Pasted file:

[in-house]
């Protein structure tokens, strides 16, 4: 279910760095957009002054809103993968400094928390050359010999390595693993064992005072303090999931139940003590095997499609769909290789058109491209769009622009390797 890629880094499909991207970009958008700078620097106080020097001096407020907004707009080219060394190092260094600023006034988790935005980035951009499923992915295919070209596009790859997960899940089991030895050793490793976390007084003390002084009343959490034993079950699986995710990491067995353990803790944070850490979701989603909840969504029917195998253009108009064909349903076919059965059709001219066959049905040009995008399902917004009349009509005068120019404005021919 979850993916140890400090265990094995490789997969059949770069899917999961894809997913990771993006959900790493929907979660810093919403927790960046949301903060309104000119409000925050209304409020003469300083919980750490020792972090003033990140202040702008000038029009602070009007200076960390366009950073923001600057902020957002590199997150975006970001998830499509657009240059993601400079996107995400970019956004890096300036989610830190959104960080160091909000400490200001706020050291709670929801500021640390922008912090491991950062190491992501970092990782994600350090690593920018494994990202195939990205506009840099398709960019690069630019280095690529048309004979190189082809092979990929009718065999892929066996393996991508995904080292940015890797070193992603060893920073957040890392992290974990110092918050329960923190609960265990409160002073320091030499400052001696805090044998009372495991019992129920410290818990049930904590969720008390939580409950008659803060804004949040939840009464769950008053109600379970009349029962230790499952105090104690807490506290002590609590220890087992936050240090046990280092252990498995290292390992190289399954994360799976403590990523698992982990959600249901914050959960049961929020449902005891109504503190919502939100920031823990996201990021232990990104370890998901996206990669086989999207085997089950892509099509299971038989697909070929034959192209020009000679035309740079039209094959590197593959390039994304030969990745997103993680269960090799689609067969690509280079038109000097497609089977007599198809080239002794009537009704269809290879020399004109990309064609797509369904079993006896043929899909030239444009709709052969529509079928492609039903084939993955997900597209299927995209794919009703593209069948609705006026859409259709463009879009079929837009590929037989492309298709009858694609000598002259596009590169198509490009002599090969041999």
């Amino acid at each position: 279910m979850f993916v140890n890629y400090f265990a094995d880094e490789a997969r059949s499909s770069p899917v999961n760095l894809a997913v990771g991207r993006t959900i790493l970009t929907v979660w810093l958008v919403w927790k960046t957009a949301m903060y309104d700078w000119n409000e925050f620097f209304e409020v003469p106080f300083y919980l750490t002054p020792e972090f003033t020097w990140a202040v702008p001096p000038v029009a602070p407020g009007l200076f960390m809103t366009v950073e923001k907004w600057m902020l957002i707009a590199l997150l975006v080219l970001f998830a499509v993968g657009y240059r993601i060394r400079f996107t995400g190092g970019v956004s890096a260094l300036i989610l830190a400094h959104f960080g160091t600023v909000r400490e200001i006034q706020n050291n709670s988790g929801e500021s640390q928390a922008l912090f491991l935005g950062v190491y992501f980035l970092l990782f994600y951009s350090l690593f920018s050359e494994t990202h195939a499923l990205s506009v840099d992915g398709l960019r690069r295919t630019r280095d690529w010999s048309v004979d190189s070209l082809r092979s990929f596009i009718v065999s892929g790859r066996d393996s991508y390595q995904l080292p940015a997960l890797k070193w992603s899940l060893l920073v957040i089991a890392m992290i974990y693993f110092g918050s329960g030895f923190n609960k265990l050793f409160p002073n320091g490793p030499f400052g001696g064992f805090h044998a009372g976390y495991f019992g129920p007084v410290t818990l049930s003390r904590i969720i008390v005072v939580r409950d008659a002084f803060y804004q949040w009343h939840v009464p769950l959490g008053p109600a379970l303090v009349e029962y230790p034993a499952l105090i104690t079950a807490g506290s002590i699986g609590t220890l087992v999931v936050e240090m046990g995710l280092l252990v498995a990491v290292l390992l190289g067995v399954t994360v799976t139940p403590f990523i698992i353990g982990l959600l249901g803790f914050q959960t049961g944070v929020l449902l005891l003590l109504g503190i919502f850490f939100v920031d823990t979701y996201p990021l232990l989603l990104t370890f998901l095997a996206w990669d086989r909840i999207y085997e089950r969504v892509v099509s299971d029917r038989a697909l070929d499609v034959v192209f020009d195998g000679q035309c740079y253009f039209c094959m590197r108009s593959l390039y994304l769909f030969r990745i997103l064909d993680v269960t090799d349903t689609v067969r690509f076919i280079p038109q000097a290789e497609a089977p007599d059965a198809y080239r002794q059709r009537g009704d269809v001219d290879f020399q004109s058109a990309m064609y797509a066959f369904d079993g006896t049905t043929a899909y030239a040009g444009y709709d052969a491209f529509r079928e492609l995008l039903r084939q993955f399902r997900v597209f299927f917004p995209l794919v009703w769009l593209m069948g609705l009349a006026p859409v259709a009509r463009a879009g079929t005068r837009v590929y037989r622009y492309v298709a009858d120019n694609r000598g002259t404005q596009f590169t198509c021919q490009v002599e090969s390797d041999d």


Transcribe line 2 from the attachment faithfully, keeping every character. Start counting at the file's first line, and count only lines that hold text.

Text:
């Protein structure tokens, strides 16, 4: 279910760095957009002054809103993968400094928390050359010999390595693993064992005072303090999931139940003590095997499609769909290789058109491209769009622009390797 890629880094499909991207970009958008700078620097106080020097001096407020907004707009080219060394190092260094600023006034988790935005980035951009499923992915295919070209596009790859997960899940089991030895050793490793976390007084003390002084009343959490034993079950699986995710990491067995353990803790944070850490979701989603909840969504029917195998253009108009064909349903076919059965059709001219066959049905040009995008399902917004009349009509005068120019404005021919 979850993916140890400090265990094995490789997969059949770069899917999961894809997913990771993006959900790493929907979660810093919403927790960046949301903060309104000119409000925050209304409020003469300083919980750490020792972090003033990140202040702008000038029009602070009007200076960390366009950073923001600057902020957002590199997150975006970001998830499509657009240059993601400079996107995400970019956004890096300036989610830190959104960080160091909000400490200001706020050291709670929801500021640390922008912090491991950062190491992501970092990782994600350090690593920018494994990202195939990205506009840099398709960019690069630019280095690529048309004979190189082809092979990929009718065999892929066996393996991508995904080292940015890797070193992603060893920073957040890392992290974990110092918050329960923190609960265990409160002073320091030499400052001696805090044998009372495991019992129920410290818990049930904590969720008390939580409950008659803060804004949040939840009464769950008053109600379970009349029962230790499952105090104690807490506290002590609590220890087992936050240090046990280092252990498995290292390992190289399954994360799976403590990523698992982990959600249901914050959960049961929020449902005891109504503190919502939100920031823990996201990021232990990104370890998901996206990669086989999207085997089950892509099509299971038989697909070929034959192209020009000679035309740079039209094959590197593959390039994304030969990745997103993680269960090799689609067969690509280079038109000097497609089977007599198809080239002794009537009704269809290879020399004109990309064609797509369904079993006896043929899909030239444009709709052969529509079928492609039903084939993955997900597209299927995209794919009703593209069948609705006026859409259709463009879009079929837009590929037989492309298709009858694609000598002259596009590169198509490009002599090969041999």